Guest Contributor | Nov 27, 2020 | 0
Epangelo misses out on Otjikoto
Despite widespread panic in the mining industry following the establishment of state owned Epangelo mining company which was set to have a stake in all strategic minerals in the country, the company is in the lurch once again after failing to secure a stake in the Otjikoto Gold project.
Canadian Junior gold miner, B2Gold recently snatched a 92% interest in the Otjikoto Gold Project in a deal in which all of the issued and outstanding common shares of Auryx were transferred to B2Gold including a cash payment of US$0.001 for each Auryx share.
The other 8% shareholding in Otjikoto is owned by black economic empowerment group, EVI mining led by Dr Leake Hangala, Joshua Kaitungwa and businessman Sidney Martin.
In November last year, Epangelo was again left out in the cold after reports emerged that Swiss-based commodities trader, Glencore had been offered Exxaro’s 50.04% stake in Rosh Pinah Zinc and Lead mine in a deal worth US$56 million.
Epangelo MD, Eliphas Hawala told the Economist this week that the state owned mining company did not have money to buy a stake in the Otjikoto gold project. He said: “They (Auryx Gold Corp.) came to approach us. They gave us the terms for our involvement and we don’t have the money so we are moving on to other projects.”
Although he refused to disclose the terms of the offer from Auryx citing confidentiality, Hawala said it was rather cheaper to develop their own projects instead of buying developed projects. “We have our own EPLs that we are exploring for Gold and other minerals. If you buy existing projects, they are more expensive because there has been development already but if you have your own EPL all you need to do is sampling, desktop studies and drilling which is much cheaper.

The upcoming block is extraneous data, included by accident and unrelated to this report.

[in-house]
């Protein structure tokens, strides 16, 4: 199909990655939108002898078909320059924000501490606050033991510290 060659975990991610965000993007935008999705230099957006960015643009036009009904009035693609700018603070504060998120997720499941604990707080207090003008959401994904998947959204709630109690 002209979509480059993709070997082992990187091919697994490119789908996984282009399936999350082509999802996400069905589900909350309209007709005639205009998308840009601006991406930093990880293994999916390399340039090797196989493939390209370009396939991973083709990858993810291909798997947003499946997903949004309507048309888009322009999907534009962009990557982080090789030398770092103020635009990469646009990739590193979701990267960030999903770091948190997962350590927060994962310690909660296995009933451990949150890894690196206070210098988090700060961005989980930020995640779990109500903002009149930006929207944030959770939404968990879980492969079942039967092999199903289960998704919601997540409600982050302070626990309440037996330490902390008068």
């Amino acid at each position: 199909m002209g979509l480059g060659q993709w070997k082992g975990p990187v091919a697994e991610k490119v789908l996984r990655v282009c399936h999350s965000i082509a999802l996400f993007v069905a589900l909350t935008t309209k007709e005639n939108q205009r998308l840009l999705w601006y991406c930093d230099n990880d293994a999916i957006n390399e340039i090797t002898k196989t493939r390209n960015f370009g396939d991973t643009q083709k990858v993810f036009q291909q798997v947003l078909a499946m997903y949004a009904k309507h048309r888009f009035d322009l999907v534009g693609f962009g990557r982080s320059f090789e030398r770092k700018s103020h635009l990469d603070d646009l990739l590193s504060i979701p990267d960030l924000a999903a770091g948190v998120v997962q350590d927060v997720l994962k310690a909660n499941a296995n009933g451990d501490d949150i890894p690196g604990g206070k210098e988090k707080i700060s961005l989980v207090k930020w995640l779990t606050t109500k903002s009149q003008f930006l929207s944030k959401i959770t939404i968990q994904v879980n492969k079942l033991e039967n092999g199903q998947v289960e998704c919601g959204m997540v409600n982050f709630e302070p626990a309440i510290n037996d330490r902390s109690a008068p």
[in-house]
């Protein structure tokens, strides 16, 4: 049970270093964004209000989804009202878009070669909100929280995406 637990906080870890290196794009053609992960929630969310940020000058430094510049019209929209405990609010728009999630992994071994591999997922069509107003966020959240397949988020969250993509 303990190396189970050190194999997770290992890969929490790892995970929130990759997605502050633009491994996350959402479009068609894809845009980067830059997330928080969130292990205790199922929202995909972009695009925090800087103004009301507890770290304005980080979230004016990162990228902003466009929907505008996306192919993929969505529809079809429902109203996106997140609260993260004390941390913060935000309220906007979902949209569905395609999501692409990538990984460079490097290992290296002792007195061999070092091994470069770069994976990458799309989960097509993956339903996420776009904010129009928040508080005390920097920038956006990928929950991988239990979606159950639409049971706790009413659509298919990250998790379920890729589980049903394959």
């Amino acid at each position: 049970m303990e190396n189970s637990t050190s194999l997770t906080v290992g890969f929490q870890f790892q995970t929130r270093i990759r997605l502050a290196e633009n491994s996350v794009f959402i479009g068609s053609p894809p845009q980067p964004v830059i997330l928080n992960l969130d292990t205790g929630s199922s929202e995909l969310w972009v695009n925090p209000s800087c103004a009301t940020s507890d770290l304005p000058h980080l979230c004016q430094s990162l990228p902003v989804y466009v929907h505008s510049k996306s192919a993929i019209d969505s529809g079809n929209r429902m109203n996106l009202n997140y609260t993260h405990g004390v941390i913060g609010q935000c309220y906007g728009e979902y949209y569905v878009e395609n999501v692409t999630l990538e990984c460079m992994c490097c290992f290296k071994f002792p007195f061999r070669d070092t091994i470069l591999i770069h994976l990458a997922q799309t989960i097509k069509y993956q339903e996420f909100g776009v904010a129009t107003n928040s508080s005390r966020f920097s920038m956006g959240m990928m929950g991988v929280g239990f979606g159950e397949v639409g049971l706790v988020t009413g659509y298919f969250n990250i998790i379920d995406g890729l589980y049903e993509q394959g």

“Auryx has done that and now they are selling, so why must you now buy at that level instead of getting your own EPL and do what Auryx is doing?” Hawala questioned.
The Epangelo MD said they were granted 17 EPLs in November for various minerals, including gold while 18 are still pending. “So we are now doing those things that I have mentioned (sampling, desktop studies and drilling) and then promote them (the projects) to investors.”
Meanwhile, briefing journalists in Windhoek last Friday, Clive Johnson, President and CEO of B2Gold said the B2Gold Board of Directors have already approved a budget of US$38 million for exploration and project development that includes: developing a technical feasibility study; increasing staff in both Windhoek and the areas around the project; capital expenditures for long lead time items; additional exploration designed to extend the mine life (remembering that the Preliminary Economic Assessment included a mine of more than 10 years) and capital construction projects that can be completed to expedite the project.
The company also announced that it will “amplify” its mining license application around June. The initial application was sent to the Ministry of Mines and Energy in September 2010.